Such sentiments are common among Kurds who support the ruling Justice and Development Party (AK Party) and who also openly back the constitutional changes that will pave the way for a presidential system. However, they cringe when they encounter ultra-nationalistic rhetoric that is openly anti-Kurdish and generally equate all Kurds with terrorism. In neighboring Cizre, another public employee talked about how cheated and heartbroken he felt when he saw on TV proposals about how to tackle the threat posed by the PKK. The village guard system, which aims to arm villagers in rural areas to protect their area from PKK encroachment, is for the most part abused, he said, adding that these village guards exploited the state and most joined up to hide their illegal activities. "These people represent neither us, nor the state," he said.

Obviously, all village guards are not in it for their own benefit, but peace-loving Kurds who hate the PKK are also against some obviously criminal people speaking in their name.

Locals believe the state utilizes the wrong elements to reach out. Top officials, from the president to ministers, constantly express their conviction that the PKK and Kurdish people are not one and the same and profess their respect for the demands of our fellow Kurdish citizens. Kurds appreciate the sentiment but feel that the government does not practice what preaches.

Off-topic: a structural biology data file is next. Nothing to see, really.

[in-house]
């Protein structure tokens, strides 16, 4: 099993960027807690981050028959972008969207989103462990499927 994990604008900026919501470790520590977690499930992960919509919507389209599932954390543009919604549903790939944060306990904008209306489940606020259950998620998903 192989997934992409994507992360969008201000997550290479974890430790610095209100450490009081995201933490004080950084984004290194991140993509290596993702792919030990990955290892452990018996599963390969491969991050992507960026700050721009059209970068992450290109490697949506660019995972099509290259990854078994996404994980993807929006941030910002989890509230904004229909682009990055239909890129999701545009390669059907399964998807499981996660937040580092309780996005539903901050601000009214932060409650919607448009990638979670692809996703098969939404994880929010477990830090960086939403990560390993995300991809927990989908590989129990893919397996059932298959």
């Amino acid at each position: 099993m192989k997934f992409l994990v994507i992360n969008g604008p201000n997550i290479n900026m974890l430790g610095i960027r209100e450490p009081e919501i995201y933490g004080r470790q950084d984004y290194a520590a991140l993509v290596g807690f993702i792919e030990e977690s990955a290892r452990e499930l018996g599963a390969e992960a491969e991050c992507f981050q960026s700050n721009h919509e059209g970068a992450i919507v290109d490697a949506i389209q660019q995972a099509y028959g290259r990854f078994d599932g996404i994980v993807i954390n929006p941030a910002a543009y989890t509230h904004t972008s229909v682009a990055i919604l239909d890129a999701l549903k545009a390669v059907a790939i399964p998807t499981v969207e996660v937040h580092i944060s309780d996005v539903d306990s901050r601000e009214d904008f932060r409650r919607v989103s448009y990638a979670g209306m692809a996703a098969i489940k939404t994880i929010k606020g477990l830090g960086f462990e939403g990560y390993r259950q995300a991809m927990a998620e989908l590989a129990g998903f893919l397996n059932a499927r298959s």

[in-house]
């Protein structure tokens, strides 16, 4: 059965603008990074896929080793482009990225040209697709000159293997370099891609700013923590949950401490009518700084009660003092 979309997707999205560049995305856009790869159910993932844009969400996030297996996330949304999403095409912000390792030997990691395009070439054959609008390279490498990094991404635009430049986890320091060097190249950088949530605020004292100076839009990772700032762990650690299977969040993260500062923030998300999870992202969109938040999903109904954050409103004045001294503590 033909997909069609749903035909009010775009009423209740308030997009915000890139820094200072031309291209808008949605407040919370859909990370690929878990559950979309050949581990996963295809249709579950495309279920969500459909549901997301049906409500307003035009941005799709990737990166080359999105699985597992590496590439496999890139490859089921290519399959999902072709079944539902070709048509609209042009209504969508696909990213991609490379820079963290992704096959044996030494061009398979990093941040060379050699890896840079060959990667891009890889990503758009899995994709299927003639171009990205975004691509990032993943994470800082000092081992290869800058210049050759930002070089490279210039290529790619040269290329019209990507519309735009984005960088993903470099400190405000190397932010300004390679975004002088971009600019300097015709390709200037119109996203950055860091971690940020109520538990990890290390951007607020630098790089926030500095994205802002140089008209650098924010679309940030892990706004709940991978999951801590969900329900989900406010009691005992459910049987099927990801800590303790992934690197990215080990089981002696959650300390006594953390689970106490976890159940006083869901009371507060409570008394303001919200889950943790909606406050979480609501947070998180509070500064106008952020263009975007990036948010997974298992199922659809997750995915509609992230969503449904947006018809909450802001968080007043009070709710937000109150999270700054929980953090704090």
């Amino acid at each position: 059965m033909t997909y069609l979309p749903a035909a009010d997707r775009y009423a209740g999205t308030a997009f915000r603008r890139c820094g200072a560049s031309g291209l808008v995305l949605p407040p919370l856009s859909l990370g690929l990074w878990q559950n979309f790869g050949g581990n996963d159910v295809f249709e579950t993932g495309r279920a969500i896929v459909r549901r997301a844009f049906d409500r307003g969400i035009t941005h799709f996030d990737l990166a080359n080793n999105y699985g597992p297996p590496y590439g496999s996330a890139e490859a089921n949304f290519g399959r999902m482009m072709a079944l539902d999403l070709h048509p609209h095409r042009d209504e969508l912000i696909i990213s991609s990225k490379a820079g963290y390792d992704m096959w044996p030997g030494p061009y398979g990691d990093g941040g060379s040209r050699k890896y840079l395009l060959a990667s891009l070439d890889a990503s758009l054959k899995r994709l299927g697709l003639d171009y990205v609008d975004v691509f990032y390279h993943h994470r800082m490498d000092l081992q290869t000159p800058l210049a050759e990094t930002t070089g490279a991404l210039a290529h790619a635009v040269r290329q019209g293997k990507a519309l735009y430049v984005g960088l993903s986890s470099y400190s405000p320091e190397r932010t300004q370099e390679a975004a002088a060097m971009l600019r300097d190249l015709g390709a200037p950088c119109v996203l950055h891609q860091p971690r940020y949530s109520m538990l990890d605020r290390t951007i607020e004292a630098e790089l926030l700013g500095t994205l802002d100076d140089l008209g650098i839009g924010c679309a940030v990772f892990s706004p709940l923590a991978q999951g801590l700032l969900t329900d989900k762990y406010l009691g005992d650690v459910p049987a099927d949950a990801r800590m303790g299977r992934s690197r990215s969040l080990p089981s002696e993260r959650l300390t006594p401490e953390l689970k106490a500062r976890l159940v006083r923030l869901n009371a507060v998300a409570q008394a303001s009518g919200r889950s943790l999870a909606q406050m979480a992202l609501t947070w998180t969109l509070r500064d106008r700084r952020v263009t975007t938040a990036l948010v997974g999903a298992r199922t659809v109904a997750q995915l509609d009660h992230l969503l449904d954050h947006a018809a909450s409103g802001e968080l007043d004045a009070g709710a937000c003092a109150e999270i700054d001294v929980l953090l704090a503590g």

A state official told me that developing a new round of the reconciliation process is no longer a priority for the Turkish state, unlike back in 2012. As she admitted to me, the current ultra-nationalistic rhetoric, coupled with language dominated by martial statements, compels Kurdish people to remember the bad old days of the 1990s. However, at a time when Turkey is bordering two failed states, Syria and Iraq, and has survived a bloody coup-attempt, the priority is to address the vulnerabilities that have appeared in the military and the bureaucracy. Turkey also needs to fight the Western notion of "radical Islamic terrorism," which is a term anathema to everything Islam truly represents. All these other problems did not so much replace but interrupt efforts to resolve the Kurdish problem.